Part of the debate – in the House of Lords at 8:00 pm on 24th July 2000.

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Photo of Baroness Young Baroness Young Conservative 8:00 pm, 24th July 2000

My Lords, I should like to thank all those who have spoken in support of me today. I thank in particular the right reverend Prelate the Bishop of Winchester. He said--I think I quote him correctly--that Section 28 is a stabilising benchmark. In using those words, he used the precise words that were used by the noble Lord, Lord Habgood, when we debated this matter previously. The right reverend Prelate said something else which I think is profoundly true. One of the tragedies of life today is that what has always been accepted--the wisdom of one generation being passed on to another--has been given up; and, because it has been given up, adults have abnegated their responsibility to children. If I may say so to the Government, there is no greater example of that abnegation than the guidelines on sex education. I have read all 33 pages. It is difficult not to draw the conclusion that they are value free and that they are just saying to young people, "Do what you feel comfortable with and take contraceptive advice". That is not a very good message to give to young people.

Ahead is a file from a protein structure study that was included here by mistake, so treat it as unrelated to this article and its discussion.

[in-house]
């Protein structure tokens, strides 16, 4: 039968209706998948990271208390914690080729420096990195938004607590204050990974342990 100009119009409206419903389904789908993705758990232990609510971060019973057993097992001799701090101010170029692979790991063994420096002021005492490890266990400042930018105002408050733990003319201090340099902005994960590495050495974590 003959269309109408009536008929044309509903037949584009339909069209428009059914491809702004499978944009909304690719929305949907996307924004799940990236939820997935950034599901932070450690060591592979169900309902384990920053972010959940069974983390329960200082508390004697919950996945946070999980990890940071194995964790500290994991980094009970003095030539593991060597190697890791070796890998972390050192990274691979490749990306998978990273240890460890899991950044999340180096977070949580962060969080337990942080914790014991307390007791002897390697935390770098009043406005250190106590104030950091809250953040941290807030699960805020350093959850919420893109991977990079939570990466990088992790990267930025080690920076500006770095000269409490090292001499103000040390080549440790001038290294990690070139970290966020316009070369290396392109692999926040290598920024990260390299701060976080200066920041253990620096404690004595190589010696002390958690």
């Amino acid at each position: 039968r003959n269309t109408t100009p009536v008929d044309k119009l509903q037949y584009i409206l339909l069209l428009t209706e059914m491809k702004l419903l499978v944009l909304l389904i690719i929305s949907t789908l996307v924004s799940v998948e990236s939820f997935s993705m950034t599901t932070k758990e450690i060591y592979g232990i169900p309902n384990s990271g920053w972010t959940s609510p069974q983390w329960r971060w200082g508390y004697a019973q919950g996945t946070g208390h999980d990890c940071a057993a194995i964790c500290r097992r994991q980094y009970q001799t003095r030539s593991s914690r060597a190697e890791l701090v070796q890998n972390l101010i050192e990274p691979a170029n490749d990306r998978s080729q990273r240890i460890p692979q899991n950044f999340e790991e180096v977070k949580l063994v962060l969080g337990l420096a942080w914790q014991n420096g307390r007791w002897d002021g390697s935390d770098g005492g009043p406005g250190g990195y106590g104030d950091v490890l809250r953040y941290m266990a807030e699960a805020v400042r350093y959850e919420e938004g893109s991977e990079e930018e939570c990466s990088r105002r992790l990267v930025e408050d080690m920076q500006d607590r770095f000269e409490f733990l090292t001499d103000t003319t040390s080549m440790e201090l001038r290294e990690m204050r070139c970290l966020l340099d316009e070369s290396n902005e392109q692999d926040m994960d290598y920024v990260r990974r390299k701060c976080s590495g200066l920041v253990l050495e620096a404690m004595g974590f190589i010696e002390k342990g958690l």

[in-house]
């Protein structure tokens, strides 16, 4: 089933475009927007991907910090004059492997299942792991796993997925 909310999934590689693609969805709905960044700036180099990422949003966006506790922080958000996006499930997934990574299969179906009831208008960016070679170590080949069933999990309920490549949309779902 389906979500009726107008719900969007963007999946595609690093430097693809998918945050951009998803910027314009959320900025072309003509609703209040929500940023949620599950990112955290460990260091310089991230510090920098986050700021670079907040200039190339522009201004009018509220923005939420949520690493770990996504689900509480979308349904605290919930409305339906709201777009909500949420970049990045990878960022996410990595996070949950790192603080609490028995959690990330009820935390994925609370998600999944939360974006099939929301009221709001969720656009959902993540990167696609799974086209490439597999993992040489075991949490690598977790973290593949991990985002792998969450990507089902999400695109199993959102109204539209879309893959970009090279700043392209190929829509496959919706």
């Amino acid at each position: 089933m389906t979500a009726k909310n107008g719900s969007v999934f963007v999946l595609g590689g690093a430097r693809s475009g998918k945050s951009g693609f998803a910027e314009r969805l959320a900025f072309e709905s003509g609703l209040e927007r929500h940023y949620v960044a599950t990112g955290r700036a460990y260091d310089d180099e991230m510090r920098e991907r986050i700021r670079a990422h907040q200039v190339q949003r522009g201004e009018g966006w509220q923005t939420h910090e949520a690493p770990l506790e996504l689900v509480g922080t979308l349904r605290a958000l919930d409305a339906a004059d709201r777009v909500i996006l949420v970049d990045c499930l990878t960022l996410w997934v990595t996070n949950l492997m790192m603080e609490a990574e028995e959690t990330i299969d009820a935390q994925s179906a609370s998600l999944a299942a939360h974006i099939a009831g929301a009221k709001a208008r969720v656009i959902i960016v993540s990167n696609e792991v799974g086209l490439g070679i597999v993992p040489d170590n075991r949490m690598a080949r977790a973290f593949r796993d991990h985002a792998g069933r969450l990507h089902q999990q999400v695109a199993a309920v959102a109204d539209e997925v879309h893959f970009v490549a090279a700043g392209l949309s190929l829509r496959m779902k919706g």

I should like also to thank the noble Lord, Lord Mishcon, who spoke from a wealth of experience. I thought that his wise words are ones to which we should all pay attention. I am grateful for the support that I have had all the way through from my noble friend Lady Blatch, who has been consistent and steadfast in her support on these matters.

Perhaps I may conclude by saying to the noble Lord, Lord Whitty, that I was very sorry to hear what he said in his final remarks. He attributed to me a good many opinions which I do not hold. If he reads what I actually said, he will see that I neither said them nor think them. He based his arguments very largely on the guidelines for sex education. Before entering the debate, I, too, took legal advice. I simply make two points. First, the local authority employs teachers. It is therefore responsible ultimately for the actions of its employees. Secondly, to say that Section 28 has no effect is simply not true; nor is it true that children will be protected in other subjects outside sex education. The legal advice which I have been given suggests that that is not the case.

This question is not about discrimination towards adults. We are not talking about adults at all. As I said earlier, how adults choose to conduct their lives is a matter for them. The whole question of Section 28 started with parents concerned about children. At the centre of it have always been parents and, above all, children. If we really care about what happens to children--what is said to children in schools and outside--and if we are to fulfil our adult responsibilities, we will vote to keep Section 28. I commend the amendment to the House.